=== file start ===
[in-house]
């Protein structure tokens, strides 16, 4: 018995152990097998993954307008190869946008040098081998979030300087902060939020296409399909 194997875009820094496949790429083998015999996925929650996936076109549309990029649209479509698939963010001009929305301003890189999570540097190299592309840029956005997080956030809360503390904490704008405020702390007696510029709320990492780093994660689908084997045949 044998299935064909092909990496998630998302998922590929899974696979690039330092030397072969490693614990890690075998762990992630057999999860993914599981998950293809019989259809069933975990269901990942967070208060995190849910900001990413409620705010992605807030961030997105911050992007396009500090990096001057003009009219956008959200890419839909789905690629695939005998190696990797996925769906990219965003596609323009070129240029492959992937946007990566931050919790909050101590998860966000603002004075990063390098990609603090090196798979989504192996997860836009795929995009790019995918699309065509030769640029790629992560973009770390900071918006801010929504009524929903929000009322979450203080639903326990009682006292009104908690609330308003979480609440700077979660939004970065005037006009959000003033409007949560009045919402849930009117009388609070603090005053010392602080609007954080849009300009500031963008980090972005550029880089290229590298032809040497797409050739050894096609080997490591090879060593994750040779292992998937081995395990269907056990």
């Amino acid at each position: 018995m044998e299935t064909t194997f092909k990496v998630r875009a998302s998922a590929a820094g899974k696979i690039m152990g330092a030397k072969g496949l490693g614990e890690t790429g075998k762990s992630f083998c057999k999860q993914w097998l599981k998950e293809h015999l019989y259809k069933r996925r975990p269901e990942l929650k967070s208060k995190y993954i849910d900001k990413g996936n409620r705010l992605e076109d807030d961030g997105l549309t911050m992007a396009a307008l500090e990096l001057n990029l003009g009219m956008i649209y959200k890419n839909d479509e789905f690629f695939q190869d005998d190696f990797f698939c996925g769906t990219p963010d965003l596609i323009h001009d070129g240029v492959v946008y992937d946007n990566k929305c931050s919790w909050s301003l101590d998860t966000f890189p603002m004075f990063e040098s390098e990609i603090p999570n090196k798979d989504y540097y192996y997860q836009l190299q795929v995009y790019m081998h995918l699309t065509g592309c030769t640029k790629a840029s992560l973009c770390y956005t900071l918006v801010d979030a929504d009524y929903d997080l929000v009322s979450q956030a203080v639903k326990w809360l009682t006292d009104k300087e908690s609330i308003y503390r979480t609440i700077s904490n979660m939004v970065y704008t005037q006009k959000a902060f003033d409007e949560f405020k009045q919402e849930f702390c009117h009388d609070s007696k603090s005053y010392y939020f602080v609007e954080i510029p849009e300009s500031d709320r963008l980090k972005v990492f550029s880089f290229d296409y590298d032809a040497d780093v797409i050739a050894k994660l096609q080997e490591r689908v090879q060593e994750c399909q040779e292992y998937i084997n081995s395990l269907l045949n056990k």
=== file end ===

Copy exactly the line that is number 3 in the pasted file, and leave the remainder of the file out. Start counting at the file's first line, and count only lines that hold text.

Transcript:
């Amino acid at each position: 018995m044998e299935t064909t194997f092909k990496v998630r875009a998302s998922a590929a820094g899974k696979i690039m152990g330092a030397k072969g496949l490693g614990e890690t790429g075998k762990s992630f083998c057999k999860q993914w097998l599981k998950e293809h015999l019989y259809k069933r996925r975990p269901e990942l929650k967070s208060k995190y993954i849910d900001k990413g996936n409620r705010l992605e076109d807030d961030g997105l549309t911050m992007a396009a307008l500090e990096l001057n990029l003009g009219m956008i649209y959200k890419n839909d479509e789905f690629f695939q190869d005998d190696f990797f698939c996925g769906t990219p963010d965003l596609i323009h001009d070129g240029v492959v946008y992937d946007n990566k929305c931050s919790w909050s301003l101590d998860t966000f890189p603002m004075f990063e040098s390098e990609i603090p999570n090196k798979d989504y540097y192996y997860q836009l190299q795929v995009y790019m081998h995918l699309t065509g592309c030769t640029k790629a840029s992560l973009c770390y956005t900071l918006v801010d979030a929504d009524y929903d997080l929000v009322s979450q956030a203080v639903k326990w809360l009682t006292d009104k300087e908690s609330i308003y503390r979480t609440i700077s904490n979660m939004v970065y704008t005037q006009k959000a902060f003033d409007e949560f405020k009045q919402e849930f702390c009117h009388d609070s007696k603090s005053y010392y939020f602080v609007e954080i510029p849009e300009s500031d709320r963008l980090k972005v990492f550029s880089f290229d296409y590298d032809a040497d780093v797409i050739a050894k994660l096609q080997e490591r689908v090879q060593e994750c399909q040779e292992y998937i084997n081995s395990l269907l045949n056990k």